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How Important is Methicillin-ResistantStaphylococcus aureusas a Cause of Community-Acquired Pneumonia and What is Best Antimicrobial Therapy?

Authors
Journal
Infectious Disease Clinics of North America
0891-5520
Publisher
Elsevier
Volume
27
Issue
1
Identifiers
DOI: 10.1016/j.idc.2012.11.006
Keywords
  • Methicillin Resistance
  • Exotoxins
  • Linezolid
  • Vancomycin
  • Community-Acquired Mrsa
  • Pneumonia
  • Panton-Valentine Leukocidin
  • Staphylococcus Aureus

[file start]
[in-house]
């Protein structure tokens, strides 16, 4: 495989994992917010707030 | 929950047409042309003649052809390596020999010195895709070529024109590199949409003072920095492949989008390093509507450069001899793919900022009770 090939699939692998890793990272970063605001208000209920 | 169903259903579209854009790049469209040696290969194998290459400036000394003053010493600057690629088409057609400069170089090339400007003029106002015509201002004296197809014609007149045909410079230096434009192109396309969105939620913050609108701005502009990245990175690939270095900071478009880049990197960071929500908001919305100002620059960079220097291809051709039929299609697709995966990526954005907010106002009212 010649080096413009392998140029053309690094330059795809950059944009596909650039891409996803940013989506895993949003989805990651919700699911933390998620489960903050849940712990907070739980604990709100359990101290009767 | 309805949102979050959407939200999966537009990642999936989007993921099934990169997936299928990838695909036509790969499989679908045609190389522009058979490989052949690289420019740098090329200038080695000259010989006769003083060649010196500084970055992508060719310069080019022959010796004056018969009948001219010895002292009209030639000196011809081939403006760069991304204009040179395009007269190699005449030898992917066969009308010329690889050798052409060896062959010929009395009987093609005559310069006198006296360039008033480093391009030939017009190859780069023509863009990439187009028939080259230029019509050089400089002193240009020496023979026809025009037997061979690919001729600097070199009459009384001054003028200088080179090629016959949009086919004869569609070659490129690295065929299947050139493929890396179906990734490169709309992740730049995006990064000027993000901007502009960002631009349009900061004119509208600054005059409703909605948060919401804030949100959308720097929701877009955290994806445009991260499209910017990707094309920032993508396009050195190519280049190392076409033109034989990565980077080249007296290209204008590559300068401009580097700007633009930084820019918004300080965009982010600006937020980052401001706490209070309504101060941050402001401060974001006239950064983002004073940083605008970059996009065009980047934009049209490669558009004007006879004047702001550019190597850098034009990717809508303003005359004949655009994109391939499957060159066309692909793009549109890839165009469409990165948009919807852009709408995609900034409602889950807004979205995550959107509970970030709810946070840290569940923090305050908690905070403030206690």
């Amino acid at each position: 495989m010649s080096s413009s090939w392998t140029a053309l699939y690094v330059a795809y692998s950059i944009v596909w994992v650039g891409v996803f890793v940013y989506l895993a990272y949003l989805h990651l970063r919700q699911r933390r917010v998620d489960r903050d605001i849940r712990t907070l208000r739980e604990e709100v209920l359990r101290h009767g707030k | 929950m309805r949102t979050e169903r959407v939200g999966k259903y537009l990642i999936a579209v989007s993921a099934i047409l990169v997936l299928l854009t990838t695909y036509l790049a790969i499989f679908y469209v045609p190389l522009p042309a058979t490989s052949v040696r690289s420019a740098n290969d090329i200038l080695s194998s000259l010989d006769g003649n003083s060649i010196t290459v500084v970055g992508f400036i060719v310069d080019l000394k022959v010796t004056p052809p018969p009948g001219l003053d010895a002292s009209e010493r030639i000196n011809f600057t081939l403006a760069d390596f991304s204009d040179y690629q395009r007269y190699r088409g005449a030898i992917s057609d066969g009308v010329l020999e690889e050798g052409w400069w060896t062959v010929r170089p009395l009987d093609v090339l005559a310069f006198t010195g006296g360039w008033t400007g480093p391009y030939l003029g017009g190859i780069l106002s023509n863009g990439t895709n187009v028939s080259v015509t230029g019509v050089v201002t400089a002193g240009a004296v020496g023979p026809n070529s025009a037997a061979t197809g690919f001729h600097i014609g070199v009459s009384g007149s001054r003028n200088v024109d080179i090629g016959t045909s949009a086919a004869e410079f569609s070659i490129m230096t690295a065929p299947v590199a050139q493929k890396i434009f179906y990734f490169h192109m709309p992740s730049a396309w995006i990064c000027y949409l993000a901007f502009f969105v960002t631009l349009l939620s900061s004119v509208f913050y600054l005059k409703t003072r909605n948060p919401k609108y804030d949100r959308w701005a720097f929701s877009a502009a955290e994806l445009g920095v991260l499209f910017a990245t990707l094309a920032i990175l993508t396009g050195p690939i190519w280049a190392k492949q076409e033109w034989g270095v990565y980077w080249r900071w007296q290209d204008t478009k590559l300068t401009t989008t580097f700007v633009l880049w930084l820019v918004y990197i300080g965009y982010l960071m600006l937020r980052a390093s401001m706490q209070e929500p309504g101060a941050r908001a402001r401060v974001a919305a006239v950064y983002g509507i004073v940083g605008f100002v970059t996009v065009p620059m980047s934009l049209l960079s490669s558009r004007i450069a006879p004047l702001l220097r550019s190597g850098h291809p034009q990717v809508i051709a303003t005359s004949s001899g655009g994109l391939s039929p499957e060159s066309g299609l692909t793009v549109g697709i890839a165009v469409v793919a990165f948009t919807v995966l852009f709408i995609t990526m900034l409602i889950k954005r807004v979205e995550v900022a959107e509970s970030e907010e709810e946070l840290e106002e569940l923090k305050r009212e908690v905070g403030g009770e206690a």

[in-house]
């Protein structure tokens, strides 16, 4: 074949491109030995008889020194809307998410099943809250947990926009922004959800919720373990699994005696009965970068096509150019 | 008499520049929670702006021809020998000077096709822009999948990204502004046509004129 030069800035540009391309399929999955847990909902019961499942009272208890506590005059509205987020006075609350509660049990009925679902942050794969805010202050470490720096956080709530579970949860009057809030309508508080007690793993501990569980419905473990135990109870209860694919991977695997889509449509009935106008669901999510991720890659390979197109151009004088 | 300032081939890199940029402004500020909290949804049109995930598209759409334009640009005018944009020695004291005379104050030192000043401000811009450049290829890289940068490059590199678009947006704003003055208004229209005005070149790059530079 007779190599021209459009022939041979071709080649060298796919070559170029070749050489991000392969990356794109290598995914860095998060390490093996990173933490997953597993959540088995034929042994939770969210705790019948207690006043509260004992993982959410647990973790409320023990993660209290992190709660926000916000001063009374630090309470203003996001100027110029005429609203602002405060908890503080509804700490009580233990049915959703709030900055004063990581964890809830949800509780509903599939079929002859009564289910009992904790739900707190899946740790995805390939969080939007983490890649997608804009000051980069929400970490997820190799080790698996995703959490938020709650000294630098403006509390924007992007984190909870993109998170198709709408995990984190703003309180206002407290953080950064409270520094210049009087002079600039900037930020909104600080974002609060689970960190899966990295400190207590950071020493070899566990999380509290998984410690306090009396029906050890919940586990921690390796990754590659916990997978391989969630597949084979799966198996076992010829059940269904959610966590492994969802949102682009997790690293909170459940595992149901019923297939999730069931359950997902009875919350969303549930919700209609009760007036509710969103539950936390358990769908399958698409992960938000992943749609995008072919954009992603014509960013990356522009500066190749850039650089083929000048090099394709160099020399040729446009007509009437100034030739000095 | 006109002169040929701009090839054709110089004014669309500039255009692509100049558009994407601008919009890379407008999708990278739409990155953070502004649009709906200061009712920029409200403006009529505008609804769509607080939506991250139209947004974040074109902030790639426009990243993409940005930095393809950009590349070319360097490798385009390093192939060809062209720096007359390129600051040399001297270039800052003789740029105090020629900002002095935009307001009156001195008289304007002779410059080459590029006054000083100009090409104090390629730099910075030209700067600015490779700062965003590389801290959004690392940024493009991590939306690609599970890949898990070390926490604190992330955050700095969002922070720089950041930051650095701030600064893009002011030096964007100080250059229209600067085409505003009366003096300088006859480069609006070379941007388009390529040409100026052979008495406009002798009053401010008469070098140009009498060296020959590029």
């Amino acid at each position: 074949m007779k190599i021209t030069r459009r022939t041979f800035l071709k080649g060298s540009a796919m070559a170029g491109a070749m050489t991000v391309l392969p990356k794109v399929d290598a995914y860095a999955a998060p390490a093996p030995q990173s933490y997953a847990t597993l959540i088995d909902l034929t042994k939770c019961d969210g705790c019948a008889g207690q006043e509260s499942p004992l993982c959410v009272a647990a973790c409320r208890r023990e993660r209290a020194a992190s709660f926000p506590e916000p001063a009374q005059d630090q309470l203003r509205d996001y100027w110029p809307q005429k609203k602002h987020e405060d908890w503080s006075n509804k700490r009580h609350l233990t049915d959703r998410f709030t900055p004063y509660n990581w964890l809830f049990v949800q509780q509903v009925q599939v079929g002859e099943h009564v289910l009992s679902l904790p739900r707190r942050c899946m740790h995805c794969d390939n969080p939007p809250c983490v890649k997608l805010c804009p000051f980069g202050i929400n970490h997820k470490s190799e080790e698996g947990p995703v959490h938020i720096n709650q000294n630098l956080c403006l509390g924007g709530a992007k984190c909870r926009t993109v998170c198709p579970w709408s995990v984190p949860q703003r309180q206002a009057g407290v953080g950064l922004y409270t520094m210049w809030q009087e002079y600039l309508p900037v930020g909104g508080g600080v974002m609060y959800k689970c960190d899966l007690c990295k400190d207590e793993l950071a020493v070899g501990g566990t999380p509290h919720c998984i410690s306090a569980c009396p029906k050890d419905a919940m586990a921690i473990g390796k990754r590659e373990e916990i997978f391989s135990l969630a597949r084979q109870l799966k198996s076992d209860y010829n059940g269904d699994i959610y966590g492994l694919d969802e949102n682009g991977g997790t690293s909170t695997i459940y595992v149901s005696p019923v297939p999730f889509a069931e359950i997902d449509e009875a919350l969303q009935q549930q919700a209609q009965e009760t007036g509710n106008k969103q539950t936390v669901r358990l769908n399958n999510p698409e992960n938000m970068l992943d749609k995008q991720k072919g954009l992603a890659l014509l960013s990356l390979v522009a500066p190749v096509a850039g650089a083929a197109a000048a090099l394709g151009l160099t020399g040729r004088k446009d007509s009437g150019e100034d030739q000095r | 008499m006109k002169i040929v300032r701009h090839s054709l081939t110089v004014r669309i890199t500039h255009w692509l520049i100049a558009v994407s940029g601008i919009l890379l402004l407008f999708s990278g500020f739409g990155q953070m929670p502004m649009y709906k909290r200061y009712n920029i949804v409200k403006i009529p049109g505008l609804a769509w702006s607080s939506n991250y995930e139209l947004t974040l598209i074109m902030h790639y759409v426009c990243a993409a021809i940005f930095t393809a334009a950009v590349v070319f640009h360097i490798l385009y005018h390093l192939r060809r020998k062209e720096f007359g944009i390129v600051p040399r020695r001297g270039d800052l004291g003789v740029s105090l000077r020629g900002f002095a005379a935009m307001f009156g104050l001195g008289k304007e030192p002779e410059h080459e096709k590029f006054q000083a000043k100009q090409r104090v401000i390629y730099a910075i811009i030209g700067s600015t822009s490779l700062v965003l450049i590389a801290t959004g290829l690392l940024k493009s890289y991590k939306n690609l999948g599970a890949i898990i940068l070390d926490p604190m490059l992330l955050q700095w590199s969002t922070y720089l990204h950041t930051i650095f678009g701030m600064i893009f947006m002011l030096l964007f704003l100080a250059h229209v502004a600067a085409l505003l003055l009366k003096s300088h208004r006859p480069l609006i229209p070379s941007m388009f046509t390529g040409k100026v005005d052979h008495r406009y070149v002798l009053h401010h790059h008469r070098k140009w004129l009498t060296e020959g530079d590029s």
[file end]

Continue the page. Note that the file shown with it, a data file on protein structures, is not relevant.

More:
Disciplines
  • Philosophy

Abstract

The emergence of methicillin-resistant strains of Staphylococcus aureus has raised issues regarding the importance of methicillin-resistant S aureus (MRSA) in community-acquired pneumonia (CAP) and its optimal treatment. Community-acquired MRSA (CA-MRSA) is an important cause of CAP because of the high mortality if not suspected early, and its occurrence in young patients with long life expectancy. Certain clinical features can increase the probability of CA-MRSA as a cause of CAP. The consistent trend toward better outcomes for documented MRSA pneumonia suggests that linezolid be considered the drug of choice for documented MRSA CAP, especially for CA-MRSA.

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